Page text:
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Park Police Chief Case Shows Complexities Whistleblowers Face in Talking to the Press

By Greg T. Rinckey

Almost seven years after a U.S. Park Police chief lost her job after talking to a Washington Post reporter about her agency’s dire need for additional resources, the U.S. Merit Systems Protection Board last month ruled the federal government violated the Whistleblower Protection Act and ordered it to restore her employment.

For potential federal employee whistleblowers, Park Police Chief Teresa C. Chambers’ case can prove insightful on the dos and don’ts of blowing the whistle, particularly when the media is involved. In fact, the case, which over the years has bounced around the legal system, plays a prominent role in the board’s December 2010 report on Whistleblower Protections for Federal Employees.

Even though Chambers managed to secure protections under the Whistleblower Protection Act, it was not an easy process. In all, the case was subject to three decisions by the board (2006, 2009, 2011) and two by the U.S. Court of Appeals for the Federal Circuit (2008, 2010). At issue were her disclosures published in the Post on December 2, 2003 that staffing shortages at U.S. Park Police were leading to the deterioration of public safety in parks and on parkways in the Washington D.C. metropolitan area.

Initially, the board said Chambers’ disclosures were not protected by the First Amendment.  The court subsequently agreed with the board that Chambers improperly disclosed information about budget negotiations to the Post, in addition to not carryout her supervisor’s orders and not following the chain of command. However, it also ruled that Chambers’ statements about a specific danger to public safety merited protection under the Whistleblower Protection Act – not the First Amendment. The court, whose latest remand to the board resulted in January’s decision, concluded this disclosure played a role in the Park Police’s decision to put Chambers on administrative leave on December 5, 2003 and remove her the following July. Ultimately, the board said evidence showed the agency’s actions against Chambers were meant as a “reprisal for her protected disclosures.”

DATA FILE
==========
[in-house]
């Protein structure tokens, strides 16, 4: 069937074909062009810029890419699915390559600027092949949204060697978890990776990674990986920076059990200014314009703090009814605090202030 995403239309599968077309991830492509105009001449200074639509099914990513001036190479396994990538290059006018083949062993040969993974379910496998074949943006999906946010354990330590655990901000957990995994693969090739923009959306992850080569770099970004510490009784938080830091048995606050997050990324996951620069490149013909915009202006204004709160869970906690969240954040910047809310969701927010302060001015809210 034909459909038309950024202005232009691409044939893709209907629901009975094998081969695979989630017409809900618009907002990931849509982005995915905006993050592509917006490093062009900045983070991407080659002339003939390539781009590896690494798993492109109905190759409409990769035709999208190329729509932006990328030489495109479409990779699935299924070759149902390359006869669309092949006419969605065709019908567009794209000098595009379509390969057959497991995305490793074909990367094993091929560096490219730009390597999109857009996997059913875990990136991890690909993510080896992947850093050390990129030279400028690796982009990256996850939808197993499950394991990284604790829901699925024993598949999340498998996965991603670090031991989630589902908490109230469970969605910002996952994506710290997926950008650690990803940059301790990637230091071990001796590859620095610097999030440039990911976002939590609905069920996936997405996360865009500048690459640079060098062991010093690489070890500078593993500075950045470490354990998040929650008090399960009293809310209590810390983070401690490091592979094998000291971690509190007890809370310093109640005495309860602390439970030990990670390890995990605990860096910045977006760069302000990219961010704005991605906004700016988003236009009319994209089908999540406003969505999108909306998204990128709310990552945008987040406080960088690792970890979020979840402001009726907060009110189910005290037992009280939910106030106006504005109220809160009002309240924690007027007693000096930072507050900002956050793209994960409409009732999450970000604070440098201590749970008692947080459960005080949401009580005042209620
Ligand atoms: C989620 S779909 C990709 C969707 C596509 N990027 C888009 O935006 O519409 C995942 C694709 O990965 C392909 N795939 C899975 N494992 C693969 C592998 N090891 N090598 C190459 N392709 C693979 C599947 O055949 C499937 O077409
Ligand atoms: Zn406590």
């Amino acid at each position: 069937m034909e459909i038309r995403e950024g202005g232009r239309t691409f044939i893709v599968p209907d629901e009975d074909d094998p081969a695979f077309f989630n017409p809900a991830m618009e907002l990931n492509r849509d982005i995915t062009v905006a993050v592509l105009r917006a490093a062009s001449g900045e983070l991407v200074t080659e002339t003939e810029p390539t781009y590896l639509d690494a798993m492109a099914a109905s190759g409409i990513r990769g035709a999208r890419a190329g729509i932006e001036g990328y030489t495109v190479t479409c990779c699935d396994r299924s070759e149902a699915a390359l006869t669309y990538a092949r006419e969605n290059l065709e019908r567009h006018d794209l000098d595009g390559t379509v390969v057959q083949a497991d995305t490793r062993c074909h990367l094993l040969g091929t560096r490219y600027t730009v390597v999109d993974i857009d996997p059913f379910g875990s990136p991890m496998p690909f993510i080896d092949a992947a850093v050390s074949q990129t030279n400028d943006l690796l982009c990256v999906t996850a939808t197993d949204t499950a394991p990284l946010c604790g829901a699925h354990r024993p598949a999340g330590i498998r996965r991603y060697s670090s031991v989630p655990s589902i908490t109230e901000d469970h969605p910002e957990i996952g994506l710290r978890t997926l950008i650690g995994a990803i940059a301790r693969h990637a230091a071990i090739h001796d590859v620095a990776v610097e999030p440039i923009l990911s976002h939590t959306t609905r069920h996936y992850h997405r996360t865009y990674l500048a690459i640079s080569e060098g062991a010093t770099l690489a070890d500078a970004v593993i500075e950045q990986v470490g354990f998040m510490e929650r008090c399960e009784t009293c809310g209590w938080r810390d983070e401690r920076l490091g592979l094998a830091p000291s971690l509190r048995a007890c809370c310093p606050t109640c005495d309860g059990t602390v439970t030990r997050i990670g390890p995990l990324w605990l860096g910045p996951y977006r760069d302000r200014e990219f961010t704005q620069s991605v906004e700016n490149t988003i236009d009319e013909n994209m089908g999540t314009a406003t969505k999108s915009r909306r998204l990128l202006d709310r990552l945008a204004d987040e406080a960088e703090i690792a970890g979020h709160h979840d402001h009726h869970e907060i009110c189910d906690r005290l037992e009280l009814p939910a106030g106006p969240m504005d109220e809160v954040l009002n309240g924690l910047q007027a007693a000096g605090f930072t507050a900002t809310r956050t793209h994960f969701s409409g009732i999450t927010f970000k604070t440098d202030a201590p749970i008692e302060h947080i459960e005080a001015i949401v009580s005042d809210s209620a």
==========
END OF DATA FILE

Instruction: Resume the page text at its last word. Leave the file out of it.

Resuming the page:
Here are a few points potential federal employee whistleblowers interested in talking to the media can glean from Chambers’ case, along with the commentary on it in the Whistleblower Protections for Federal Employees:

  • Protected v. Unprotected Disclosures: The law is very specific on what disclosures are protected. Remember, Chambers’ statements about budget deliberations were not protected but the ones concerning a substantial threat and specific danger to public health or safety were. Other protected disclosures are those relating to the violation of any rule, law or regulation and the gross mismanagement, a gross waste of funds or an abuse of authority.
  • Specificity: In its 2010 decision, the U.S. Court of Appeals for the Federal Circuit noted how the specific details in Chambers disclosure, such as identifying the problem’s source, consequences and predicted outcomes, qualified it for whistleblower protections.
  • Proper Channels: Disclosures of information that, under a law or executive order must be kept secret in the interest of national defense or the conduct of foreign affairs, are not protected if made to the media. Instead, such disclosures are only protected when they are made to the agency’s inspector general, the employee designated by the agency’s head to receive such disclosures or the Office of the Special Counsel. Disclosures not subject to these prohibitions are protected when made to the media.
  • Freedom of Speech: Whistleblower laws, more than the First Amendment, will protect whistleblowers. Remember, the board rejected Chambers’ claim that her disclosures were protected by the First Amendment. It said the agency had an “overriding interest” in not having its chief publicly question her superiors on the Park Police’s functions and budget.

Greg T. Rinckey, a former military and federal attorney, is managing partner of Tully Rinckey PLLC. He specializes in military law, federal employment and discrimination litigation and national security clearance mitigation. He can be reached at


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